the state as compared with 3,376 in
June, 1927.
During the first six months there
were three times as many Chevro
lets sold as there were Fords, the
department said in reporting that
there were 9,701 Chevrolets sold, as
compared with 3,086 Fords. For the
corresponding period in 1927 there
were 6,434 Chevrolets bought by
North Carolinians and 10,106 Ford.;.
Cars sales for June included:
Chevrolets 1,510; Fords 1,084: Dodge
Brothers 255; Nashes 63' Pontiacs
284. Studebakers 57,
First “Horse And Hound”
Show Here Draws Crowds
Despite Weather; Winners
‘Best Since Bryan,’
States Friend Of
Hoey Speech Here
Another Says “Greatest Deliver
ance Ever Made By A North
Carolinian."
If Clyde R Hoey. Shelby lawyer
and statesman, should decide that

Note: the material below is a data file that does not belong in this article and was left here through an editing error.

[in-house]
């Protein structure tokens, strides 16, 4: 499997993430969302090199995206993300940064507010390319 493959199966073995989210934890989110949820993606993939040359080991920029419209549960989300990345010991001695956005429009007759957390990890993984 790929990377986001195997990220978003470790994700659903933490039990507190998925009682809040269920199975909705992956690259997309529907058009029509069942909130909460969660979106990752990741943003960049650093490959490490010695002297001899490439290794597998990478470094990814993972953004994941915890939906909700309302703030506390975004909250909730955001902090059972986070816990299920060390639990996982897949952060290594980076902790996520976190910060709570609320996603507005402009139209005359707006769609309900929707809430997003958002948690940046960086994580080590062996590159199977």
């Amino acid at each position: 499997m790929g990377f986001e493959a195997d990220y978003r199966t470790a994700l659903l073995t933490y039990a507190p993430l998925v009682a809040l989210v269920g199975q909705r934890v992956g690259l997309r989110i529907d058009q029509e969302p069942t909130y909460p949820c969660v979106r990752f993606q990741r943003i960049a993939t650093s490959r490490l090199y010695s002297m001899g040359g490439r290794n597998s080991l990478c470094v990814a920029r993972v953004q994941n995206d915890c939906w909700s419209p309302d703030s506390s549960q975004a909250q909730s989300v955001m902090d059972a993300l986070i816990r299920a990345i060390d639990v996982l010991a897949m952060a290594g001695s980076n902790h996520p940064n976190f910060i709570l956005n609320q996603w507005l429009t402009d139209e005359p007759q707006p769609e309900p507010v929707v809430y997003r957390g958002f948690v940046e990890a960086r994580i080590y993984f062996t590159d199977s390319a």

he has done enough speaking in Ins
time and never make another pub
lic speech, he has on hands enough
complimentary reading material to
pass away many years of old age—
and he is somewhat removed from
old age as yet.
“Need More Hoeys.”
Quotations taken from the large
batch of telegrams and letters pour
ing into his office, following his
opening speech of the' Democratic
campaign, are highly interesting,
and, on occasions, quaint.
“The best since Bryan,” read one
message.
“The world needs more Clyde
Hoeys „ . . ,” read another.
“It convinces" . . . . Praise God
Prom Whom All Blessing Flow" . . .
“That speech makes you senator”
.... “Finest I ever saw in print"
“Courageous and unanswerable,”
were some of the statements made
in numerous other messages.
“It is the greatest deliverance
ever made by a North Carolinian."
an enthusiastic easterner wrote.
“The white Democracy of the
south congratulates you," read one
from Iredell county.
Calls Him Ignorant.
In the big batch of telegrams was
only one critical message, whicn
has been published, and in the
equally large number of letters
there was only one containing a
brick-bat Instead of bouquets. A